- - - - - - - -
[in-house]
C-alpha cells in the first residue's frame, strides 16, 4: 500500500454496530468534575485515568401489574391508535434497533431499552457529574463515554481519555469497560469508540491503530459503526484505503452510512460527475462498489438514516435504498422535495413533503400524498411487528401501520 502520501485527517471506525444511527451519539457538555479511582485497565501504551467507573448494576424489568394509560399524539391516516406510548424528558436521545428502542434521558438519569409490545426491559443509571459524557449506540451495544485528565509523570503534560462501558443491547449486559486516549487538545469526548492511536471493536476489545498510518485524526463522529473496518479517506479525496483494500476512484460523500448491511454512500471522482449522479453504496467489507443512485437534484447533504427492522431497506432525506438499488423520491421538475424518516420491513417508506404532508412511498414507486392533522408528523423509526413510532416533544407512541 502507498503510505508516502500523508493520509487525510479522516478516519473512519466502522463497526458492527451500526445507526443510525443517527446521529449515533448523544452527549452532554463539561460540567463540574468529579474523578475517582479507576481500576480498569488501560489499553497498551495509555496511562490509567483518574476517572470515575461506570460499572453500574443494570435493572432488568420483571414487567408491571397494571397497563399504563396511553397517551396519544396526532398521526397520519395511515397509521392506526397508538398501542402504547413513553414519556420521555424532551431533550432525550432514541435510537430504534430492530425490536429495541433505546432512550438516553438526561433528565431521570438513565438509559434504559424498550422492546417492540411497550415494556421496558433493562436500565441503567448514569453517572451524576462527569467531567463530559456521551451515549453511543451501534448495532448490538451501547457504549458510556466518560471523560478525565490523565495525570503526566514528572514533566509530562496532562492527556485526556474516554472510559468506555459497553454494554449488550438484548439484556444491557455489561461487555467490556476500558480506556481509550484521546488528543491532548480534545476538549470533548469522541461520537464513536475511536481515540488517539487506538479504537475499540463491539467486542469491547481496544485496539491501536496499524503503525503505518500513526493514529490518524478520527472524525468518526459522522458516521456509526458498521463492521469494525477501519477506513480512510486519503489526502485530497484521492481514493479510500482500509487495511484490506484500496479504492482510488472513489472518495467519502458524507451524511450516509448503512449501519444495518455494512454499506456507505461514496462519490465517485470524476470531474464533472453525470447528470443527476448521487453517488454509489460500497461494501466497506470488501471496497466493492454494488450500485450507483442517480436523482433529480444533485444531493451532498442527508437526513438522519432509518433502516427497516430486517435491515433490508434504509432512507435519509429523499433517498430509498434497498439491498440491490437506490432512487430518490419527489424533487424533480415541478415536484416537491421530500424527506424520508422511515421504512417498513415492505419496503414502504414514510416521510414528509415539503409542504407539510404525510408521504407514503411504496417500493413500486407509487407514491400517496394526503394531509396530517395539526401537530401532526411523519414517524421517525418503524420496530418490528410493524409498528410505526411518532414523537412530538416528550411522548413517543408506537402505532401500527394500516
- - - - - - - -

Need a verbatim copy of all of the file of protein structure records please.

[in-house]
C-alpha cells in the first residue's frame, strides 16, 4: 500500500454496530468534575485515568401489574391508535434497533431499552457529574463515554481519555469497560469508540491503530459503526484505503452510512460527475462498489438514516435504498422535495413533503400524498411487528401501520 502520501485527517471506525444511527451519539457538555479511582485497565501504551467507573448494576424489568394509560399524539391516516406510548424528558436521545428502542434521558438519569409490545426491559443509571459524557449506540451495544485528565509523570503534560462501558443491547449486559486516549487538545469526548492511536471493536476489545498510518485524526463522529473496518479517506479525496483494500476512484460523500448491511454512500471522482449522479453504496467489507443512485437534484447533504427492522431497506432525506438499488423520491421538475424518516420491513417508506404532508412511498414507486392533522408528523423509526413510532416533544407512541 502507498503510505508516502500523508493520509487525510479522516478516519473512519466502522463497526458492527451500526445507526443510525443517527446521529449515533448523544452527549452532554463539561460540567463540574468529579474523578475517582479507576481500576480498569488501560489499553497498551495509555496511562490509567483518574476517572470515575461506570460499572453500574443494570435493572432488568420483571414487567408491571397494571397497563399504563396511553397517551396519544396526532398521526397520519395511515397509521392506526397508538398501542402504547413513553414519556420521555424532551431533550432525550432514541435510537430504534430492530425490536429495541433505546432512550438516553438526561433528565431521570438513565438509559434504559424498550422492546417492540411497550415494556421496558433493562436500565441503567448514569453517572451524576462527569467531567463530559456521551451515549453511543451501534448495532448490538451501547457504549458510556466518560471523560478525565490523565495525570503526566514528572514533566509530562496532562492527556485526556474516554472510559468506555459497553454494554449488550438484548439484556444491557455489561461487555467490556476500558480506556481509550484521546488528543491532548480534545476538549470533548469522541461520537464513536475511536481515540488517539487506538479504537475499540463491539467486542469491547481496544485496539491501536496499524503503525503505518500513526493514529490518524478520527472524525468518526459522522458516521456509526458498521463492521469494525477501519477506513480512510486519503489526502485530497484521492481514493479510500482500509487495511484490506484500496479504492482510488472513489472518495467519502458524507451524511450516509448503512449501519444495518455494512454499506456507505461514496462519490465517485470524476470531474464533472453525470447528470443527476448521487453517488454509489460500497461494501466497506470488501471496497466493492454494488450500485450507483442517480436523482433529480444533485444531493451532498442527508437526513438522519432509518433502516427497516430486517435491515433490508434504509432512507435519509429523499433517498430509498434497498439491498440491490437506490432512487430518490419527489424533487424533480415541478415536484416537491421530500424527506424520508422511515421504512417498513415492505419496503414502504414514510416521510414528509415539503409542504407539510404525510408521504407514503411504496417500493413500486407509487407514491400517496394526503394531509396530517395539526401537530401532526411523519414517524421517525418503524420496530418490528410493524409498528410505526411518532414523537412530538416528550411522548413517543408506537402505532401500527394500516